Plant flavonoids can potentially modulate critical processes which in disease states manifest as allergic reactions, inflammatory disorders, viral infection, tumor development and vascular dysfunction, amongst others . Of the many diverse pharmacologic actions of the dietary flavonods, their antiinflammatory and anti-viral effects stand out. These dietary antioxidants exert significant immunomodulatory activities and critically influence a host of inflammatory processes and immune functions, and modulate cell surface signal transduction (13,14, 26, 27, 28). Food derived flavonoids exhibit significant anti-viral effects by inhibiting reverse trancriptase of various retroviruses (36), including that of HIV (30). Kreis et al. (17) documented that extracts from hyssop leaves containing tannic acids and flavonoids inhibited reverse transcriptase activity, syncytium formation and the expression of P17 and p24 HIV antigen in cells infected with HIV. Recent preliminary investigations (8) also indicate that flavonoids and polyphenolic compounds such as ferulic, gallic, and caffeic acids, ethyl gallate, curcumin and a-tocopheryl-succinyl-O-ethyl ferulate inhibit up to 80% of HIV replication, and prevent cellular glutathione consumption.
Grape seed extracts are very potent antioxidants and exhibit numerous interesting pharmacologic activities. Compared with certain common dietary sources, grape seeds contain higher levels of flavonoids. The phenol composition of grape seed is essentially all flavonoids, predominantly belonging to the class «flavans and proanthocyanidins». Proanthocyanidins consist of flavonol units (33). Grape seed extract proanthocyanidins consisting of monomers, oligomers and polymers (18), belong to the subclass procyanidins and catechin is the constituent flavanol monomer present in them as shown in Fig 1.
The phenolic profile of the extract, GSE, used in the present study, as determined by HPLC, was about 8% monomers, 70% oligomers and 22% polymers. Operationally, the oligomers are of chain length 2-7 (dimers to heptamers). Polymers represent components of chain length greater than 7 (above heptamers). The extract contains a high degree of oligomers in contrast with some commercially available grape seed extracts that possess a higher percentage of polymers. We believe that a product predominant in oligomers would have significant biologic activity. Recent work with experimental animals and in vitro systems shows the above trend (15, 31 ,37). The concentration of polyphenols in GSE is 35% higher than that of Pycnogenol (39,41). The quality of phenol in terms of its antioxidant properties was 3 times higher than vitamin C, 5 times better than vitamin E and 1.6 times better than grapes and 1.5 times better than grape juices (39,41).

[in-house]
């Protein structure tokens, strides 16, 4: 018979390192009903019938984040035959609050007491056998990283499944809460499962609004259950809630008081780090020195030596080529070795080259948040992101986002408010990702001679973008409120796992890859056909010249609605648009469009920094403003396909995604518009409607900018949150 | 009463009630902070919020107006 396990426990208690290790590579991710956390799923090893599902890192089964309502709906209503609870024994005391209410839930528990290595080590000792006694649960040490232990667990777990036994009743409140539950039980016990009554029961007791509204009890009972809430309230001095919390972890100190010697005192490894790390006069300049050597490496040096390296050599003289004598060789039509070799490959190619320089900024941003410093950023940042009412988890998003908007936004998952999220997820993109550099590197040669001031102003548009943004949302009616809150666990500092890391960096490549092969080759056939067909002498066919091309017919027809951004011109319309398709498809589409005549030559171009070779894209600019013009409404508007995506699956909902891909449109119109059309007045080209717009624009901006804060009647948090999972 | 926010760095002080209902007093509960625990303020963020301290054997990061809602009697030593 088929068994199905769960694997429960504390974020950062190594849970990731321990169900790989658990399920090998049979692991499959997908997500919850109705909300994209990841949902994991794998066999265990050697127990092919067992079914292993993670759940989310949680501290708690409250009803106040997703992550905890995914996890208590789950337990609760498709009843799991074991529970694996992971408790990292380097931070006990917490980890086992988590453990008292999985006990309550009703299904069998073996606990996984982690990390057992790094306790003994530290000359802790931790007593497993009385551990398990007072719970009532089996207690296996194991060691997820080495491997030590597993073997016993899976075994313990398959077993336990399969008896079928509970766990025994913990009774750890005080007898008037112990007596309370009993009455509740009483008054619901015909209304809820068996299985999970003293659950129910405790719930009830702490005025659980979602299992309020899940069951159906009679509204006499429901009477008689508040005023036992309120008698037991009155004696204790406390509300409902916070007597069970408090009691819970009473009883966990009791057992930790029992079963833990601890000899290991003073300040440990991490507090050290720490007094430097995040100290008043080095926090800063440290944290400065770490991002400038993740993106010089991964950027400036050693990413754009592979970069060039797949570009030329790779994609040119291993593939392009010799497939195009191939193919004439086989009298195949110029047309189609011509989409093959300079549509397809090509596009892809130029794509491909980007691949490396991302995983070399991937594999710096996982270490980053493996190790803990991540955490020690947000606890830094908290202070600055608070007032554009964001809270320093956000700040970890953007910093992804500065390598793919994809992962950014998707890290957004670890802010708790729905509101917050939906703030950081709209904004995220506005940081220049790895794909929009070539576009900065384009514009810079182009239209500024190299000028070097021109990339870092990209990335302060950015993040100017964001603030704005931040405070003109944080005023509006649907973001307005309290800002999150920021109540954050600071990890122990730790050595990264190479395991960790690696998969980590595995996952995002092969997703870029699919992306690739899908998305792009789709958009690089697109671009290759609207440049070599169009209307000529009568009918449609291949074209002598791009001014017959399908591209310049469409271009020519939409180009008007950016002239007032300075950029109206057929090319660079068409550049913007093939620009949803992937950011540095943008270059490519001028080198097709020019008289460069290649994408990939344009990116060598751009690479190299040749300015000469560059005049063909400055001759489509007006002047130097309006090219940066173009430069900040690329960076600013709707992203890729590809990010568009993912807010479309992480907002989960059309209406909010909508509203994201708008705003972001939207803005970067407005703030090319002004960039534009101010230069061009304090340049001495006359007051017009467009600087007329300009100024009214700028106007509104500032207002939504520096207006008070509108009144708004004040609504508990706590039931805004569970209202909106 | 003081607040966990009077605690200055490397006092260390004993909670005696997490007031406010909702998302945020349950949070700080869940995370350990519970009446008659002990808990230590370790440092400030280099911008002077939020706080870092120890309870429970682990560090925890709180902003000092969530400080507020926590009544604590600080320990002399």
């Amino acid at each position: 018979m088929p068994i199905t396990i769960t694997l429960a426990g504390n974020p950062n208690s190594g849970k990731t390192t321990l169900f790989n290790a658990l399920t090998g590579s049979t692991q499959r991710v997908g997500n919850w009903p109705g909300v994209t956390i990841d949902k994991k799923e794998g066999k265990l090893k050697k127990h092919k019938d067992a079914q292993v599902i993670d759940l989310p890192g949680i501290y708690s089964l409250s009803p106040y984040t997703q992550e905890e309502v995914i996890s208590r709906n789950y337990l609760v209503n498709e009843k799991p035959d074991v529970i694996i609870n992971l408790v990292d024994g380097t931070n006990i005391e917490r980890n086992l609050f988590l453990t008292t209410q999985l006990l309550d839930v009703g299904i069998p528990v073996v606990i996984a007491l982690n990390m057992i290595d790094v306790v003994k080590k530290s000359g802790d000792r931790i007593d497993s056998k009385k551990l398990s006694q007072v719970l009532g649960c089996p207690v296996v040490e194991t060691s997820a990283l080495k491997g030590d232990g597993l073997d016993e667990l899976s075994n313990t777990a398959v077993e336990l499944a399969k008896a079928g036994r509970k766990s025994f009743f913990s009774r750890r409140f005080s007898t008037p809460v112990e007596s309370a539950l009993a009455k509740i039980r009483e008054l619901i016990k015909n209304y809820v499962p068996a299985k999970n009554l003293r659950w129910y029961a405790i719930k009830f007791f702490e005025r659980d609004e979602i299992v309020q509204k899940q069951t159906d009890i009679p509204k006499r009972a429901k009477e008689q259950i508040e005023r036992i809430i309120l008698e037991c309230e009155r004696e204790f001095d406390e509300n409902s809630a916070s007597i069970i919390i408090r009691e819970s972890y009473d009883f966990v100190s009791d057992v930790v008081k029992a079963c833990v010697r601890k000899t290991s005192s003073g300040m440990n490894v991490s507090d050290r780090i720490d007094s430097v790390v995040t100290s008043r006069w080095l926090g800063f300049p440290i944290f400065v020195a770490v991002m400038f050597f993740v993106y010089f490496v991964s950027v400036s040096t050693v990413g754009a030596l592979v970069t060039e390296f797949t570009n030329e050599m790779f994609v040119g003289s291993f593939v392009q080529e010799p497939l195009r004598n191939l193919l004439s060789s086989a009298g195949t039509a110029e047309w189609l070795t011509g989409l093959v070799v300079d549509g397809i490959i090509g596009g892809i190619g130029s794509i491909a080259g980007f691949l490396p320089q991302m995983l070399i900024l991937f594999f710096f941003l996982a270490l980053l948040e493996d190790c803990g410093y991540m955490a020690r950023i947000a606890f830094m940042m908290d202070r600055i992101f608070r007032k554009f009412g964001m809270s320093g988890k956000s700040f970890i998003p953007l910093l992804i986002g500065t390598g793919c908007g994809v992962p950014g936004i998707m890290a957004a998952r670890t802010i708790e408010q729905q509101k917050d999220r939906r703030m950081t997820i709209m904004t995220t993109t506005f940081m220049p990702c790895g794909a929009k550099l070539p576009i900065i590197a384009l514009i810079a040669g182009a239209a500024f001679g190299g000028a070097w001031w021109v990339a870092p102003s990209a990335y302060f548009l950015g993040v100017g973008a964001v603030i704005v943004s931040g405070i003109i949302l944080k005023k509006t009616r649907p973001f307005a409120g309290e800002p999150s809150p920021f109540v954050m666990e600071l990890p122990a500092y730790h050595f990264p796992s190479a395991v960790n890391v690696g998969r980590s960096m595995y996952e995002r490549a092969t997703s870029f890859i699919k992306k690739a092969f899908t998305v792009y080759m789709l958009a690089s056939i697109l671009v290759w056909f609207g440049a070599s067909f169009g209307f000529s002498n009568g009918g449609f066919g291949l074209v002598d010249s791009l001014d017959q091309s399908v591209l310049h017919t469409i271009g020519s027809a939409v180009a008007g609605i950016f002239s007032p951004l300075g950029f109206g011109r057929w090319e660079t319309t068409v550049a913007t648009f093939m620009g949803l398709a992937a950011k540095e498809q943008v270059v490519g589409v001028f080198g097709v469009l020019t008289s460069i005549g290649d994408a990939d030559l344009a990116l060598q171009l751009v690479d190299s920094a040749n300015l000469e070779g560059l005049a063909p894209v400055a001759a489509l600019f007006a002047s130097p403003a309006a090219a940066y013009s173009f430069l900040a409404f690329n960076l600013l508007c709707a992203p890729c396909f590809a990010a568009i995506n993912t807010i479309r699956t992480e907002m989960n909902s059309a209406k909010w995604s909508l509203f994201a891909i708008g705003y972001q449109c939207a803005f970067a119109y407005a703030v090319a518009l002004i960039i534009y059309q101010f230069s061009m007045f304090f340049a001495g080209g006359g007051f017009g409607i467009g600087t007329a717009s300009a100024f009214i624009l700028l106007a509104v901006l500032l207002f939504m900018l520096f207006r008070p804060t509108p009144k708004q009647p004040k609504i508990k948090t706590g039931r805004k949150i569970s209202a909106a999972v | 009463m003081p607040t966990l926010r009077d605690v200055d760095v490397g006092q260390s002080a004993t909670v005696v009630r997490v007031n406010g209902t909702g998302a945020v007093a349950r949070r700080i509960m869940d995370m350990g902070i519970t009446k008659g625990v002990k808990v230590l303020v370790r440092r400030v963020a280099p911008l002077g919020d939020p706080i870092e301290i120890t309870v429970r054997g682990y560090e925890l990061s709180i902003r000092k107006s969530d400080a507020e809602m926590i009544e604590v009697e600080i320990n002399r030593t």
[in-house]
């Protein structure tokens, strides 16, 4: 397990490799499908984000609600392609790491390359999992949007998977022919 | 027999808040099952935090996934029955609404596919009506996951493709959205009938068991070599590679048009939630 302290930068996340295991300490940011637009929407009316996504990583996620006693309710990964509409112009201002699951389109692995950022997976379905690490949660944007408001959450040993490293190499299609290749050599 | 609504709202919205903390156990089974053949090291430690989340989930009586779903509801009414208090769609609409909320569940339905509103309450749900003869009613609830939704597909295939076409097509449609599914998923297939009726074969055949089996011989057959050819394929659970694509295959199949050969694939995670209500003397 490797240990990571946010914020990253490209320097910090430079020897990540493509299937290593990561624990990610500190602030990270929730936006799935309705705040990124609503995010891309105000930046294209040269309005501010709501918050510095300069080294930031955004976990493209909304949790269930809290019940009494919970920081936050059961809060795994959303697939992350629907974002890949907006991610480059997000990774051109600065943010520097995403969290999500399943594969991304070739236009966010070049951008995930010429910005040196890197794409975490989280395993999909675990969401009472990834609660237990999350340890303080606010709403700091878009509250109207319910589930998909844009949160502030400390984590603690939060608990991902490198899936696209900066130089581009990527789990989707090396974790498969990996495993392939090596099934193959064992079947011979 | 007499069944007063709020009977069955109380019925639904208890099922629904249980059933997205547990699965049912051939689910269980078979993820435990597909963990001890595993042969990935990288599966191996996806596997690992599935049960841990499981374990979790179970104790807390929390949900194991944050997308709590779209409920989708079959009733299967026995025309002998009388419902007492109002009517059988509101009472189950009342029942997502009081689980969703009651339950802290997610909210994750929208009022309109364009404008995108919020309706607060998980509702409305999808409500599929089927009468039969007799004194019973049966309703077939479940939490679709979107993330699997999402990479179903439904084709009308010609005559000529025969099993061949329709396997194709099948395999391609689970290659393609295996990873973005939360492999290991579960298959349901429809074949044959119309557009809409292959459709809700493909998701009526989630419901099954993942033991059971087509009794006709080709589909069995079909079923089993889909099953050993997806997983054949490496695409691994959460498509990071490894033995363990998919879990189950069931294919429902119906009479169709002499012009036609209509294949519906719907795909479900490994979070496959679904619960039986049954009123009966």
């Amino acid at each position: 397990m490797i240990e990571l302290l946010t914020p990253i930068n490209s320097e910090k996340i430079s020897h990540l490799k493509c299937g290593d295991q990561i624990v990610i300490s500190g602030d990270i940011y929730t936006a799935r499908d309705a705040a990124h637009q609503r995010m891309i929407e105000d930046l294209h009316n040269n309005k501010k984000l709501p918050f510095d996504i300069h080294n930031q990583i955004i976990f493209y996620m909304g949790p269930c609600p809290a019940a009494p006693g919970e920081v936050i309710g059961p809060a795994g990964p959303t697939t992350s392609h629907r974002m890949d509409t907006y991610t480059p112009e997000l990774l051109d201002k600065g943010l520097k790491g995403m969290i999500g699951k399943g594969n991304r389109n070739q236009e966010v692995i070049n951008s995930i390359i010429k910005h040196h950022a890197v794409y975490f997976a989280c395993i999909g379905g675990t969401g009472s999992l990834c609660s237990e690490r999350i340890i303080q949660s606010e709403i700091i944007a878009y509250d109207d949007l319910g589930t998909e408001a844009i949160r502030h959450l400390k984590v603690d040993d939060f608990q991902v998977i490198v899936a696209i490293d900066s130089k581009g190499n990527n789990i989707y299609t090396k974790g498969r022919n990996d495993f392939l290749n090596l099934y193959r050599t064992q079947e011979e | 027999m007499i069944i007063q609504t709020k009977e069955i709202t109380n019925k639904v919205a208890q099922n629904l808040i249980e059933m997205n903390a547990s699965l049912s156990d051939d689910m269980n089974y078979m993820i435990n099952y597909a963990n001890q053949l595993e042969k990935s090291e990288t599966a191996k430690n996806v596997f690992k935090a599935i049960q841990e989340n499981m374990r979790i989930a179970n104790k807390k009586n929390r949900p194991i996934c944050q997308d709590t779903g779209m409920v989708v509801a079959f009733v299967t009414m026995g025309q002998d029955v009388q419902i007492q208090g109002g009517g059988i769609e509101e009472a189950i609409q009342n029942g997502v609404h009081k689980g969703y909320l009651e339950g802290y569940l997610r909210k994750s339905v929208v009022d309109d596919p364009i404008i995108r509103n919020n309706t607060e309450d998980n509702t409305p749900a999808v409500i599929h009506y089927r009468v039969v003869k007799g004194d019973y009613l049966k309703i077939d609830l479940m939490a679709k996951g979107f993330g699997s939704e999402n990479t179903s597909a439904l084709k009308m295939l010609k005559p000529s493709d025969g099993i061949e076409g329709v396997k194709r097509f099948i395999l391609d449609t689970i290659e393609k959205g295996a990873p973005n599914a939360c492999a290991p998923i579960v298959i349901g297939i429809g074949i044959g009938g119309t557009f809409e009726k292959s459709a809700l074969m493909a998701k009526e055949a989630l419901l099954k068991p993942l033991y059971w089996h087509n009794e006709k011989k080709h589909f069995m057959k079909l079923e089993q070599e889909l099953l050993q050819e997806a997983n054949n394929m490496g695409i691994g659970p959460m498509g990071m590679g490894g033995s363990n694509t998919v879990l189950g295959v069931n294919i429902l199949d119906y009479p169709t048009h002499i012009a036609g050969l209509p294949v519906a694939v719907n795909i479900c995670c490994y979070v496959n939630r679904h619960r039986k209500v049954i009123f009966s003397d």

Although the CD4 molecule is the major cellular receptor for HIV, recent studies convincingly suggest that efficient viral entry requires other co-receptors (1). In patients with active HIV infection, the virus uses an expanded range of co-receptors, including chemokine receptors such as CCR2b, CCR3, CCR5 and CXCR4, and there is an association of this adaptation with the progression to AIDS. A recent study shows the expression of CCR3 on Th-2 cells (35), and CCR3 appears to be a prerequisite for the infection of the central nervous system (25). Others have recently detected CCR5, CCR3 and CCR2b in brain endothelial cells (2) the existence of which may facilitate HIV entry through blood brain barrier.